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Tokyo Olympics: AFN gets new anti-doping boss after losing 10 athletes over drug-test standards


Prof. Ken Anugweje (second left) meets Sports Minister Sunday Dare in 2019 when he was head of the Ministerial Advisory Committee on Nigeria’s Performance at the Doha Championships. Photo: TWITTER/SUNDAYDARESD

The Athletics Federation of Nigeria has appointed Professor Ken Anugweje as the head of the Medical and Anti-Doping Commission of the Federation after 10 Team Nigeria track and field athletes were barred from competing at the Tokyo Olympic Games by the Athletics Integrity Unit.


The Athletics Integrity Unit was founded by World Athletics in April 2017 to combat doping in the sport of athletics.

”The federation has taken this proactive step to avoid future occurrences by appointing Professor Ken Anugweje as the head of the Medical and Anti- Doping  Commission of the Federation,” Tonobok Okowa, the President of the AFN, said in a statement signed by him.

Anugweje, the Director of the University of Port Harcourt Sports Institute, was the head of the AFN’s Medical and Anti-Doping Commission during the administration of Solomon Ogba.

The commission, and other sub-committees of the AFN, however, became moribund during the last AFN administration headed by Ibrahim Shehu-Gusau.

The athletes barred from competing at the on-going Olympics are Ruth Usoro, Favour Ofili, Chioma Onyekwere, Annette Echikunwoke, Chidi Okezie, Knowledge Omovoh, Rosemary Chukwuma, Glory Patrick, Yinka Ajayi and Tima Godless.


They did not test positive for any prohibited substances but were barred because their out-of-competition tests did not comply with the sample collection and analysis standards of the world anti-doping body, WADA.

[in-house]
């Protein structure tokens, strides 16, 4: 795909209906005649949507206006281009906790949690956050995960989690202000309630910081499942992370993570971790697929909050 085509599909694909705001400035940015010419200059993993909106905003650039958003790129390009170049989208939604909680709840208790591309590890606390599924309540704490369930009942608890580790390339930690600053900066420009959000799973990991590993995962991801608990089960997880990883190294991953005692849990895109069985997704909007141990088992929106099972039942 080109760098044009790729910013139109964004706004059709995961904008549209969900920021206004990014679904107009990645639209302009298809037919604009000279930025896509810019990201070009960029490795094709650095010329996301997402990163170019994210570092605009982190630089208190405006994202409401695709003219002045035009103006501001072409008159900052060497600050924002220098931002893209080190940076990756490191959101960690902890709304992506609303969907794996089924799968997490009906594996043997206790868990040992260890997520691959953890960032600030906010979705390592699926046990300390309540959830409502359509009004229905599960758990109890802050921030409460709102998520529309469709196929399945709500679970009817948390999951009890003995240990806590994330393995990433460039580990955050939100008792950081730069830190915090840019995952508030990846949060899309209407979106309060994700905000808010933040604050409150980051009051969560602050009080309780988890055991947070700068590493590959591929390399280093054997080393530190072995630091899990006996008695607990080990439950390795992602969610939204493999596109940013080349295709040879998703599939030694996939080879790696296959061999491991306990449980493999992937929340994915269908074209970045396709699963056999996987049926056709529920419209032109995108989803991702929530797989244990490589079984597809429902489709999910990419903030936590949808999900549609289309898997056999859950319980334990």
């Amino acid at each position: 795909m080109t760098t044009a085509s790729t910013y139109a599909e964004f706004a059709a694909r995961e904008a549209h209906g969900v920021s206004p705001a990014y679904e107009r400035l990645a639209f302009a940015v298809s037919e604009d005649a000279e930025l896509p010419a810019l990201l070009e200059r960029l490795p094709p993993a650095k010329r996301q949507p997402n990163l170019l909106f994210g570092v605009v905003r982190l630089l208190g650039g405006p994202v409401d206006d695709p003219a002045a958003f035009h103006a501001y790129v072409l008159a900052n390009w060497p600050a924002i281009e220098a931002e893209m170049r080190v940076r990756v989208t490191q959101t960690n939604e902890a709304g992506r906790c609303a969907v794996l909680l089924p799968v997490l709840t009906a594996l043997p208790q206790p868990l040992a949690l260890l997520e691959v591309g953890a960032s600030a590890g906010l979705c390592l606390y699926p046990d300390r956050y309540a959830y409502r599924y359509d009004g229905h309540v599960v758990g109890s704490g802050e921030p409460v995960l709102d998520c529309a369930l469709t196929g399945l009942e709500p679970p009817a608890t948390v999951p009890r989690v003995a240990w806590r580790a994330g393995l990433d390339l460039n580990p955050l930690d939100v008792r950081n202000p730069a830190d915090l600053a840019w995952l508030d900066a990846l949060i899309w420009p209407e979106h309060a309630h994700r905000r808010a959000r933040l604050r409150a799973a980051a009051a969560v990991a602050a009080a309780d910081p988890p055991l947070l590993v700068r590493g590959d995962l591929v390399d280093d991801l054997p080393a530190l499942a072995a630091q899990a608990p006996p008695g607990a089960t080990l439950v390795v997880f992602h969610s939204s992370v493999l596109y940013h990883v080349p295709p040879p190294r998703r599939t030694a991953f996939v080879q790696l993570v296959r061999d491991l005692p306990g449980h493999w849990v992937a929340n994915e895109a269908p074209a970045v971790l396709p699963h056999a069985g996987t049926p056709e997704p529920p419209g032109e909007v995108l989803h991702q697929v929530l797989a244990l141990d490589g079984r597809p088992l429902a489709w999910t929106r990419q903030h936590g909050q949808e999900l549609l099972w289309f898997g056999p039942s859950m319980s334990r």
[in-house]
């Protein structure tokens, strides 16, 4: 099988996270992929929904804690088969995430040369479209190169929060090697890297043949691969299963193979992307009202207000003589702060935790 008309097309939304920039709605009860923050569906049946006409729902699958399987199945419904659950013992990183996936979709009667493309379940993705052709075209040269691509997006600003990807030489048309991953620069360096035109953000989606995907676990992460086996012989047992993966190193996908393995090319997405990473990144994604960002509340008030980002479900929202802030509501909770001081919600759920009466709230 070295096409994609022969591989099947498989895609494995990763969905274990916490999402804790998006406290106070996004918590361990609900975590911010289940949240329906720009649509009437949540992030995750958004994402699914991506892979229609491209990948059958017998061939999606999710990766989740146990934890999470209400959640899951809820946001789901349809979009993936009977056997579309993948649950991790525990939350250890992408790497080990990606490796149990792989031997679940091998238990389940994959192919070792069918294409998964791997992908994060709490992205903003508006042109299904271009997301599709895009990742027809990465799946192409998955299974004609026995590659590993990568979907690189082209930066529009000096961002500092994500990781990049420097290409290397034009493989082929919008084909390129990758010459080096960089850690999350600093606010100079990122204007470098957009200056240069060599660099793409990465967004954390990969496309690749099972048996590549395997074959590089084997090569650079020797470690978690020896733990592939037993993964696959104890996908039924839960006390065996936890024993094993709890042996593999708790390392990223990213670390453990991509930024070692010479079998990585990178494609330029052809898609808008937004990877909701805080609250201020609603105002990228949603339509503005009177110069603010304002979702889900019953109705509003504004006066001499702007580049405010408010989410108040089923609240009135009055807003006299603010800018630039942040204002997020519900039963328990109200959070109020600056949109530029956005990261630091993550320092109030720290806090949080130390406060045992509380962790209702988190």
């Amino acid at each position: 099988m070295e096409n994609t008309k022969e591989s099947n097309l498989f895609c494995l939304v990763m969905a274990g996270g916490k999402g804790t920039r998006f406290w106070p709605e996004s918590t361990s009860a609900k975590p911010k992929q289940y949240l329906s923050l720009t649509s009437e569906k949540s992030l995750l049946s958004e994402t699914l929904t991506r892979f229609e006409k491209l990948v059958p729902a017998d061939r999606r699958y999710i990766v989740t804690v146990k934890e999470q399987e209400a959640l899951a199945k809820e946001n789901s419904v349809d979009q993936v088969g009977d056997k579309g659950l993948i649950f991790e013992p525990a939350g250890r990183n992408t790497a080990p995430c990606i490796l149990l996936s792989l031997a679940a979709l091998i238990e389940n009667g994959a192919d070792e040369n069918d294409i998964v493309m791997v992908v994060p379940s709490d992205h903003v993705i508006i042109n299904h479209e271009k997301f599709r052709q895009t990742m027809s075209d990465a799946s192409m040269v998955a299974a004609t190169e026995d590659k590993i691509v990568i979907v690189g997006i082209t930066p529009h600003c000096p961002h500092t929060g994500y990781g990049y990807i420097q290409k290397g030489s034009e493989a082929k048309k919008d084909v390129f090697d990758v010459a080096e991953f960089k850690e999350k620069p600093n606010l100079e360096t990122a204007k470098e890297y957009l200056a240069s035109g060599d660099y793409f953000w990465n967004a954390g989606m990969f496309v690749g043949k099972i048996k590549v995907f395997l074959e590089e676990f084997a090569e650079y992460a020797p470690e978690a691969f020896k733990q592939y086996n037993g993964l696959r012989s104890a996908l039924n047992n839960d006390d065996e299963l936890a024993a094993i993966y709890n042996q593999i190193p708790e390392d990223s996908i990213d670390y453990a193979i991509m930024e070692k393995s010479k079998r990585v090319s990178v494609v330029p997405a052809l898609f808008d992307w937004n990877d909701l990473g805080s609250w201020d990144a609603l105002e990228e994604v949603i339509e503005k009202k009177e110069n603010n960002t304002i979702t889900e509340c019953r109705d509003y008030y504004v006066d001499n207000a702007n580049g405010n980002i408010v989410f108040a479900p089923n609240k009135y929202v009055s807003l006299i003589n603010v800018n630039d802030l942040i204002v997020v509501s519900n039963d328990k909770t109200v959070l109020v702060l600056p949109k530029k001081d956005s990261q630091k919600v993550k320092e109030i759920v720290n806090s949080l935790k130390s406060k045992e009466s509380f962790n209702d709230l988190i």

However, 12 of the 22 Team Nigeria athletes registered for the track and field events, led by reigning Nigeria sprint queen, Blessing Okagbare, were cleared by the Athletics Integrity Unit to compete in the athletics event of the ongoing Tokyo 2020 Olympics which gets underway on Friday.

The AFN president assures that the federation has put in place appropriate measures to comply with Rule 15 of the Anti-Doping Rules of World Athletics and explained why the 10 athletes did not receive the clearance to compete at the game from the AIU.


“All our athletes resident in Nigeria and who qualified for the Olympic Games completed the three mandatory tests. Most of our top athletes resident in the USA also completed their tests,” Okowa said in the statement.

“A few athletes in the American collegiate system were tested, but those tests were deemed not to have complied with WADA sample collection and analysis standards. It must be noted that no Nigerian athlete tested positive to prohibited substances.”

Okowa, who was only elected President of the AFN in mid-June, also assured that the 12 athletes cleared for the games are in high spirit and will strive to rewrite the unwanted records recorded at the last two Olympics when the team failed to win any medal.

Athletics accounts for 13 of the 25 medals won by Nigeria at the Olympics, including two of the country’s three gold medals.

The gold medals were won by long jumper Chioma Ajunwa ( Atlanta 1996) and the men’s 4x400m relay team (Sydney 2000).

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